I understand that but sur means "sour" or "grumpy," right? As Arnauti said above, in English, this would feel more like "cross," not angry. My question, however, is why "mad," which is a synonym of "angry" in English can't be used here. Is there another Swedish word that means "mad?"
Yeah, if mad works here angry should work fine. I understand that angry has another translation, and that sur isn't supposed to mean shouting-slamming-doors angry like arg, but this specific sentence just doesn't have an exact translation that preserves the word order. In English I'd say, "What did you do to make him grumpy?" to preserve the exact meaning - "Why is he mad/angry at you?" warps the meaning but not the word order. Mad and angry are equally incorrect; to me they are synonyms, and mad (which is the suggested correct translation) doesn't feel any more specifically brooding. To sum up: Just another request for another mildly incorrect translation to be allowed. Jag är ganska sur när jag skriver "angry" och Duolingo säger att jag skulle ha skrivit "mad." :V
Very interesting semantic issue! I actually think that 'angry' is maybe a bit better than 'mad' as a translation, due to being associated with more serious issues, eg 'my wife is angry/mad at me for forgetting to put out the garbage' vs 'my wife is angry/?mad at me for committing to go on a fauna survey over the weekend without discussing it with her first'. But it's certainly not clear what is best to do!
It's not really that you're supposed to use US English, but rather that "mad with" is used with feelings, not people. You can be "mad with anger" but not "mad with him".
Obviously, that's a prescriptivist view. I'm not saying you're using your language wrong - just that it shouldn't be accepted in the course.
Tyskarna säger också: Warum ist er s a u e r auf dich? PONS ordbok har flera förslag: to be/be getting mad fam [AE sl to be pissed ] [at sb/sth]; to be pissed off [at sb/sth sl ]; to be sore with sb; to be cheesed with sb; to be peeved at sb for sth. https://de.pons.com/übersetzung/deutsch-englisch/sauer+auf+jemanden+sein
We do say, "Don't get surly with me!" But it's kind of a set phrase. I guess you are right that "surly with" isn't very common. If asking about someone else, we would probably say, "Why is he so surly today?"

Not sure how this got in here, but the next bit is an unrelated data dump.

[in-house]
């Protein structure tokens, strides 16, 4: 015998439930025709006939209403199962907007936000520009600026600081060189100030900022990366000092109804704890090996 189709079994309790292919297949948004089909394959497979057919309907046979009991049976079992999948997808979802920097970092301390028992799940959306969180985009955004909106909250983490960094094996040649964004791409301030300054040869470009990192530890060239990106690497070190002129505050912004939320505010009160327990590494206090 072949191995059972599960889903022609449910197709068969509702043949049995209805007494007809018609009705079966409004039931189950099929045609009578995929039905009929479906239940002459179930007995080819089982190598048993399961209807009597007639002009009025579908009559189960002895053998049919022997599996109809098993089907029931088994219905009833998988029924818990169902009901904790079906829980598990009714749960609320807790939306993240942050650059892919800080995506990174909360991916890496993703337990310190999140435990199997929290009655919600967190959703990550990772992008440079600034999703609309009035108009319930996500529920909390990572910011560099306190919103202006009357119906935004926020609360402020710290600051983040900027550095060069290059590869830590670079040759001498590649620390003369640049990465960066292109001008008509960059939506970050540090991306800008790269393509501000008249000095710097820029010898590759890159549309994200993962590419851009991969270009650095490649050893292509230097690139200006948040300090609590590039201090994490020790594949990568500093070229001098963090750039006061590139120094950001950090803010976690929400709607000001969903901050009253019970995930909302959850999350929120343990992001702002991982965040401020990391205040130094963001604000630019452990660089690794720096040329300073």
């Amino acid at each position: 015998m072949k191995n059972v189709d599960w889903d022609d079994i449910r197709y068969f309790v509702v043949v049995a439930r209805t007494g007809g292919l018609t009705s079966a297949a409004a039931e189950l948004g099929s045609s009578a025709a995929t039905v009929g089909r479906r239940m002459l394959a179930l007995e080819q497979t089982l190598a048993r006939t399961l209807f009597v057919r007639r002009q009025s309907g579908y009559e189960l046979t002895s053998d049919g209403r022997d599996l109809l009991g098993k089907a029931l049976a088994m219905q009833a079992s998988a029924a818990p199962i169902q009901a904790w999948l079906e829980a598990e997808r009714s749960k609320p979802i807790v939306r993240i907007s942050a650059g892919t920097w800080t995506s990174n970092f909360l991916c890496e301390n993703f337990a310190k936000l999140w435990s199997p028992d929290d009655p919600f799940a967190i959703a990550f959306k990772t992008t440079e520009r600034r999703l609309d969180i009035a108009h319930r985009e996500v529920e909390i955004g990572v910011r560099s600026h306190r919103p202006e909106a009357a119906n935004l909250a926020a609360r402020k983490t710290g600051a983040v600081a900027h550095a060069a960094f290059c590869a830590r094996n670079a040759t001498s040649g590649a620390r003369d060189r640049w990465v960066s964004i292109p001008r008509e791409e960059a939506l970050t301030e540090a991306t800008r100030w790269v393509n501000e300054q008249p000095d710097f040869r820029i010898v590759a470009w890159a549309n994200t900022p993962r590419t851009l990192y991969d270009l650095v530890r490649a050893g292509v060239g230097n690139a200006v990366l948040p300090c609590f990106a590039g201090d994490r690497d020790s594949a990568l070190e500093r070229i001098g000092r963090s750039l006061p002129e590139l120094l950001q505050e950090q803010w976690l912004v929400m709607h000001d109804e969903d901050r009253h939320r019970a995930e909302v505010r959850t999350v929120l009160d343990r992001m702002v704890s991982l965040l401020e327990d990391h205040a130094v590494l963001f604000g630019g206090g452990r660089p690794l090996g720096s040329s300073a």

Where I live, we would more likely ask, "Why is he so crabby?"
I have trouble thinking of a phrase where "at" or "with" is used ... All I can think of is "mad at" or "angry at."
I think "crabby" would be the best translation of "sur," but I'm guessing it won't work to add it because people aren't usually crabby "at" someone, but just "crabby." To include "at you" in the sentence, one would have to say something like, "Why is he crabbing at you?"
But, if "grumpy at you" is accepted, maybe "crabby" should be added. It's way more common where I live.
Perhaps the issue is that I only speak German semi-natively, then, and this would be my Swedish influence peeking through. :) I would use sauer auf in the same way I would sur på - which is less strong than "angry at" but has the same general meaning, just not the same intensity.
Well in german you also have the "böse sein" and I would use it synonymously to sauer sein without making a distinction of the intensity. But there is a distinction when talking about a person. When you say that someone is a bad person you would use only "Böse". Arg I would use in german generally when talking about me, when I'm sorry for something or I feel bad about myself.
That is incorrect English. Is it incorrect Swedish, too? If I were teaching someone English, as you are teaching us Swedish, I would not insist on an incorrect Swedish translation. I would respect your not wanting to promulgate incorrect Swedish, so why do you insist on our using incorrect English? MAD AT is wrong. Why has this been going on for four years with no one fixing it?